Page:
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Is the smoke-free protections glass half full or half empty?
  1. Andrew Hyland
  1. Correspondence to Dr Andrew Hyland, Department of Health Behavior, Roswell Park Cancer Institute, Buffalo, NY 14263, USA; andrew.hyland{at}roswellpark.org

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Many take for granted the privilege to breathe clean air free of tobacco smoke. However, this privilege is not universal. The articles in this supplement highlight these points from different perspectives and populations and leave me wondering whether the glass is half full or half empty when it comes to world progress towards providing smoke-free environments.

Talias et al1 report that even in a country like Cyprus, where more than one in three are cigarette smokers, a comprehensive nationwide smoke-free law can be implemented without the proverbial economic sky falling. However, there are huge populations that are missing out on these smoke-free protections, which results in high Secondhand smoke (SHS) exposure levels and huge health care bills, not only in rural China2 but in other settings where the harms of SHS are not well recognised, such as in healthcare facilities that specialise treating patients with mental health conditions.3

Fortunately, things can be changed, even in populations that have traditionally been more accepting of tobacco use, such as the US military. Lando et al4 report on successful practices and communication strategies to adopt a comprehensive ban on smoking aboard US submarines. Al Mulla et al5 and Zhou et al remind us not to forget that non-cigarette products that are burned, like waterpipe, can quickly pollute the air just like cigarettes and at levels the US Environmental Protection Agency would classify as ‘hazardous’ if it were measured outdoors. This is particularly important because some smoke-free policies have loopholes that make enforcement of these policies problematic when it comes to waterpipe smoking.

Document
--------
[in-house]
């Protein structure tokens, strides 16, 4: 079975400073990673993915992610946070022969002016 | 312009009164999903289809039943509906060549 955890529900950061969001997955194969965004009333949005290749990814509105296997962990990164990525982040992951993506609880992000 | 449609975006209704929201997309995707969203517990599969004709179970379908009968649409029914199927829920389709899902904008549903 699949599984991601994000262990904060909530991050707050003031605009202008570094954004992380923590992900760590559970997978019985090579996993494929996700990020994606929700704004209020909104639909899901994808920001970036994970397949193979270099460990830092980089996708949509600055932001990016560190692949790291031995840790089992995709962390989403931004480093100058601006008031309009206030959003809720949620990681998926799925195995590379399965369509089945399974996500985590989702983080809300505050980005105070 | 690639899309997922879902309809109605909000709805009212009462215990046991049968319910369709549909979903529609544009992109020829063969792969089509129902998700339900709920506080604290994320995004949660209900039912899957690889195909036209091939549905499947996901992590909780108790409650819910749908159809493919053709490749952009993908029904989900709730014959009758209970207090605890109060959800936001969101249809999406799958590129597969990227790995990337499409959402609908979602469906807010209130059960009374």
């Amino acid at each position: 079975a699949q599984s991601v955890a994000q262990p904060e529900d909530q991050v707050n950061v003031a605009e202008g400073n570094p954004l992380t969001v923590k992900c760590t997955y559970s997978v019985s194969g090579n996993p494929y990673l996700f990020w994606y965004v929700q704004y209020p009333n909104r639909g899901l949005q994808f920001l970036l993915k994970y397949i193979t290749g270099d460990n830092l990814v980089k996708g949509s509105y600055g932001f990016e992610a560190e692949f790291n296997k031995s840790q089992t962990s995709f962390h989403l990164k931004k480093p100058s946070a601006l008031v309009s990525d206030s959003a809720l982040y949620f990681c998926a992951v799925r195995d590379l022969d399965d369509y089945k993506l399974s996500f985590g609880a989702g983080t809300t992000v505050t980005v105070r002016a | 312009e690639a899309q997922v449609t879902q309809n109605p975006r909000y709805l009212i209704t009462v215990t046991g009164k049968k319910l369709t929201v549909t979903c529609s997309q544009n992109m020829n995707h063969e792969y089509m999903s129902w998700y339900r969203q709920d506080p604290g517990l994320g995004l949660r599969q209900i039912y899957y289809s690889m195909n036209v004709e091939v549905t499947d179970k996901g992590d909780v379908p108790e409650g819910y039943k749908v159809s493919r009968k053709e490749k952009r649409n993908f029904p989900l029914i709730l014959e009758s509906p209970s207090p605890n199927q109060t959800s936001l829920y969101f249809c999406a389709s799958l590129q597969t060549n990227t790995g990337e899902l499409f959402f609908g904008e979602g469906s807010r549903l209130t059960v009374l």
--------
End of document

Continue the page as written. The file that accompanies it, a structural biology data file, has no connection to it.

As smoke-free air in public places becomes more widespread, an increasing share of SHS exposure is occurring in the home, where the adoption of smoke-free home policies can reduce particulate exposure by as much as 70%.6 However, as shown in the paper by Xie et al, solutions to this problem can be surprisingly easy. For example, healthcare providers simply asking pregnant non-smoking women if they are exposed to SHS provides valid data shown to be associated with small for gestational age births.7 Furthermore, such data can be used to screen those at risk and intervene to improve health outcomes of mothers and unborn children alike.

These studies provide a sampling of the progress made but also highlight populations where more work is to be done—whether that is in different geographic areas, with different occupational groups such as casino workers, or with different demographic sectors such as those with lower socioeconomic status or mental health comorbidities. Some may choose to focus on the gaps and view the smoke-free protections glass as half empty. However, social norms regarding smoking and SHS changing rapidly around the globe and entire countries are going smoke-free—something unthinkable not that long ago. I prefer to view the glass as half full as collectively we work to provide smoke-free environments to as many people as quickly as possible.

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Footnotes

  • Competing interests None declared.

  • Provenance and peer review Commissioned; internally peer reviewed.

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